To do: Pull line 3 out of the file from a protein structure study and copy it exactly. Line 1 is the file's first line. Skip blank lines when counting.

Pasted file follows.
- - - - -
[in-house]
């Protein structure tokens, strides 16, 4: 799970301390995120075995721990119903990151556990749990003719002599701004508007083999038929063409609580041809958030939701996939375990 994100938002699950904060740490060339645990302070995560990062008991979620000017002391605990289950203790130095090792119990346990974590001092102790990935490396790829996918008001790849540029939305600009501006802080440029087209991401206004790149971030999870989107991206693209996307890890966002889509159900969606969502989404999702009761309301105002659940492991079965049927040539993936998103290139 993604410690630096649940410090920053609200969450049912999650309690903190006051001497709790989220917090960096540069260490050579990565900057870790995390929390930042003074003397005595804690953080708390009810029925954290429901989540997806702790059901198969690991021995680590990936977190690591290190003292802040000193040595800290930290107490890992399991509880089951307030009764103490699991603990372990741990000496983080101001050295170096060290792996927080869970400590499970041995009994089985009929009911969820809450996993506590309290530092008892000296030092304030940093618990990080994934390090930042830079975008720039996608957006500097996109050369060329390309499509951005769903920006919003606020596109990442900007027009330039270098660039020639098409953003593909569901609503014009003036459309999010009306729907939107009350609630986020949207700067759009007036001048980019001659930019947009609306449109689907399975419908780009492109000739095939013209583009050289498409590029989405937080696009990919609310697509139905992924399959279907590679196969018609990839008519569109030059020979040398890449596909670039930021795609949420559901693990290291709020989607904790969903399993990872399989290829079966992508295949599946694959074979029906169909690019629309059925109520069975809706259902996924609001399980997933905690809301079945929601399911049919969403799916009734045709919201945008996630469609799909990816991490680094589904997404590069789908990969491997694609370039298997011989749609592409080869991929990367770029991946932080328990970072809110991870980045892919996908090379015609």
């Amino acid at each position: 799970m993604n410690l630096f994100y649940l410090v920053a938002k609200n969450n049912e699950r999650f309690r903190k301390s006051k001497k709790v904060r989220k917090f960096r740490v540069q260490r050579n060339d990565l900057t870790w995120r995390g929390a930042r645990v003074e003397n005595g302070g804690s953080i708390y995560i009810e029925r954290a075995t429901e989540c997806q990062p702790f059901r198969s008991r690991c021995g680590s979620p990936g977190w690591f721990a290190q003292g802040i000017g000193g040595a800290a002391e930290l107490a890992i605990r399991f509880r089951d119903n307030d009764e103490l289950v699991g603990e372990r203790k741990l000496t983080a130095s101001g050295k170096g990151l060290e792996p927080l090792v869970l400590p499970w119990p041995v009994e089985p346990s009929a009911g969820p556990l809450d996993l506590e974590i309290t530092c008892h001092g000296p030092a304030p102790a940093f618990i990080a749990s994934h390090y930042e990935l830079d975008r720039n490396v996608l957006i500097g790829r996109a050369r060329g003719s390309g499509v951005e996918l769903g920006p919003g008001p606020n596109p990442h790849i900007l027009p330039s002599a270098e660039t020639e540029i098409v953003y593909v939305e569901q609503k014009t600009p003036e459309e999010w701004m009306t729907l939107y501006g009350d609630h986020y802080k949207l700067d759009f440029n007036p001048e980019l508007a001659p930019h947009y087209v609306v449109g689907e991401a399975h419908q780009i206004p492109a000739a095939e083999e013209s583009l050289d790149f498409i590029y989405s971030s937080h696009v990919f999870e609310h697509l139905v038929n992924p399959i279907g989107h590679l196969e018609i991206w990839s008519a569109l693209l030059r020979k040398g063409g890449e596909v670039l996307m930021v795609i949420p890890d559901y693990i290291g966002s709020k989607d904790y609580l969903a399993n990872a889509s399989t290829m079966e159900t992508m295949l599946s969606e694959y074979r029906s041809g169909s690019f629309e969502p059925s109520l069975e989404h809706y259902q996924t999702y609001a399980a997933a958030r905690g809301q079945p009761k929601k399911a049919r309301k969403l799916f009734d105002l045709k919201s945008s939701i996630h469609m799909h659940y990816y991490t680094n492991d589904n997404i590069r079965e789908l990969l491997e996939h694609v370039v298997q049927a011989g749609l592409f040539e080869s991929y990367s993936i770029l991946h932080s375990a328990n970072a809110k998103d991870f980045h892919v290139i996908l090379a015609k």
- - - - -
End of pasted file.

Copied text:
């Amino acid at each position: 799970m993604n410690l630096f994100y649940l410090v920053a938002k609200n969450n049912e699950r999650f309690r903190k301390s006051k001497k709790v904060r989220k917090f960096r740490v540069q260490r050579n060339d990565l900057t870790w995120r995390g929390a930042r645990v003074e003397n005595g302070g804690s953080i708390y995560i009810e029925r954290a075995t429901e989540c997806q990062p702790f059901r198969s008991r690991c021995g680590s979620p990936g977190w690591f721990a290190q003292g802040i000017g000193g040595a800290a002391e930290l107490a890992i605990r399991f509880r089951d119903n307030d009764e103490l289950v699991g603990e372990r203790k741990l000496t983080a130095s101001g050295k170096g990151l060290e792996p927080l090792v869970l400590p499970w119990p041995v009994e089985p346990s009929a009911g969820p556990l809450d996993l506590e974590i309290t530092c008892h001092g000296p030092a304030p102790a940093f618990i990080a749990s994934h390090y930042e990935l830079d975008r720039n490396v996608l957006i500097g790829r996109a050369r060329g003719s390309g499509v951005e996918l769903g920006p919003g008001p606020n596109p990442h790849i900007l027009p330039s002599a270098e660039t020639e540029i098409v953003y593909v939305e569901q609503k014009t600009p003036e459309e999010w701004m009306t729907l939107y501006g009350d609630h986020y802080k949207l700067d759009f440029n007036p001048e980019l508007a001659p930019h947009y087209v609306v449109g689907e991401a399975h419908q780009i206004p492109a000739a095939e083999e013209s583009l050289d790149f498409i590029y989405s971030s937080h696009v990919f999870e609310h697509l139905v038929n992924p399959i279907g989107h590679l196969e018609i991206w990839s008519a569109l693209l030059r020979k040398g063409g890449e596909v670039l996307m930021v795609i949420p890890d559901y693990i290291g966002s709020k989607d904790y609580l969903a399993n990872a889509s399989t290829m079966e159900t992508m295949l599946s969606e694959y074979r029906s041809g169909s690019f629309e969502p059925s109520l069975e989404h809706y259902q996924t999702y609001a399980a997933a958030r905690g809301q079945p009761k929601k399911a049919r309301k969403l799916f009734d105002l045709k919201s945008s939701i996630h469609m799909h659940y990816y991490t680094n492991d589904n997404i590069r079965e789908l990969l491997e996939h694609v370039v298997q049927a011989g749609l592409f040539e080869s991929y990367s993936i770029l991946h932080s375990a328990n970072a809110k998103d991870f980045h892919v290139i996908l090379a015609k």